With Christmas God could no longer tolerate this separation, he opted to come and stay. This God is Jesus who had a lot to learn about his new relatives. He felt deeply the pain that was theirs; he was stung by their hostility and hurt by their misunderstanding. He was annoyed by the Pharisees, angered by their hypocrisy. Once in a while Jesus laughed; sometimes he was driven to tears. He even had to ask his closest friend Peter if he really loved him three times. In his early appearance, the Son of God had no room in the guest house and even wondered if his Father had forgotten that he had sent him on earth. The Gospel summarizes his earthly life this way: Jesus came into the world he had made and the world treated him as a stranger; he came to his own and they rejected him. All the same, the Good News of Christmas is that ‘his love has become our love’, his life has become our life. Indeed God became human so that humanity could become divine. We seem to have come a long way from a baby in a manger to a Jesus trying to tell us something that God has accepted to become human. By his birth he tells us that life is good; by choosing to live in our world he tells us that our world is good; by becoming one of us he tells us that we are good.
For us who celebrate Jesus the word of God as the source of life, light and truth; today we ought to renew our faith and commitment to the challenge that word places among us. Let us remember that because of the incarnation we do not encounter a concept, an ideology or a philosophy but a living and loving person who is Jesus Christ our Lord. Today we need to cast out our fear to believe in him even if it is very hard to be fearless today. Christmas reveals the fact that God loves us and we have to believe and love him in return. We find it too incredible that God could possibly love someone like us. We say: ‘How could you love the likes of me?’ God answers: ‘because I am God.’ When we insist that we are not worthy of his love; he responds that ‘nobody is, and that is the whole point of love.’ Even when we are still sinners God is saying ‘Shut up and just let me love you.’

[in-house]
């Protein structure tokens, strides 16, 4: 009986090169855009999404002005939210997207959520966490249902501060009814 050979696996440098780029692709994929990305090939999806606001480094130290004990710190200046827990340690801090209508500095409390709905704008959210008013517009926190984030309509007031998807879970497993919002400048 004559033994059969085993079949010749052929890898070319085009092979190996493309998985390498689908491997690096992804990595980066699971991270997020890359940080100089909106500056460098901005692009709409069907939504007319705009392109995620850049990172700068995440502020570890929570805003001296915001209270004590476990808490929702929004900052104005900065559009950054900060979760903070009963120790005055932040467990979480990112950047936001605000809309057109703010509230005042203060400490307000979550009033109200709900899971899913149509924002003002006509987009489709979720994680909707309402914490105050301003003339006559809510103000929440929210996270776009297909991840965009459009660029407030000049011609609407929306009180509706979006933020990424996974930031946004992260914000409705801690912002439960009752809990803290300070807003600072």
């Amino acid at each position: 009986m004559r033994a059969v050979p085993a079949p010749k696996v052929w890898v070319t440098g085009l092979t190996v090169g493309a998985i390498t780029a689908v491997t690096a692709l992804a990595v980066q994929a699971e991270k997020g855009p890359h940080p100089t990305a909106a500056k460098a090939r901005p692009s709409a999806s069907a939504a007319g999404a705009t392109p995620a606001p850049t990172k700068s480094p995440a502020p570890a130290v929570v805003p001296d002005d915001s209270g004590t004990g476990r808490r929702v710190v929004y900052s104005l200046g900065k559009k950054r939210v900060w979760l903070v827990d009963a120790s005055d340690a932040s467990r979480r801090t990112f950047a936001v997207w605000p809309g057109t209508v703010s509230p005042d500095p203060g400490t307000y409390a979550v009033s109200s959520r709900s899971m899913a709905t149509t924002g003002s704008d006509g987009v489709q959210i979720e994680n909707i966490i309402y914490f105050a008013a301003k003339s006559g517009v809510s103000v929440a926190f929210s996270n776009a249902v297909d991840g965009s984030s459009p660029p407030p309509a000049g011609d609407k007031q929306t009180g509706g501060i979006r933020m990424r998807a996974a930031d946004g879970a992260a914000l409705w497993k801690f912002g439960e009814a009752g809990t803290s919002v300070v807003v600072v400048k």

Christmas is the perfect time for love, a great time to be loved, a likely time to feel loved. The mood is friendly, spirits are welcoming, God is most vulnerable but most lovable in the form of a baby. You may never get a better chance to feel God’s love, don’t be afraid. Just take the opportunity of this Christmas to convert and believe that this mystery of incarnation. Merry Christmas and Happy New Year
Fr Paulino Mondo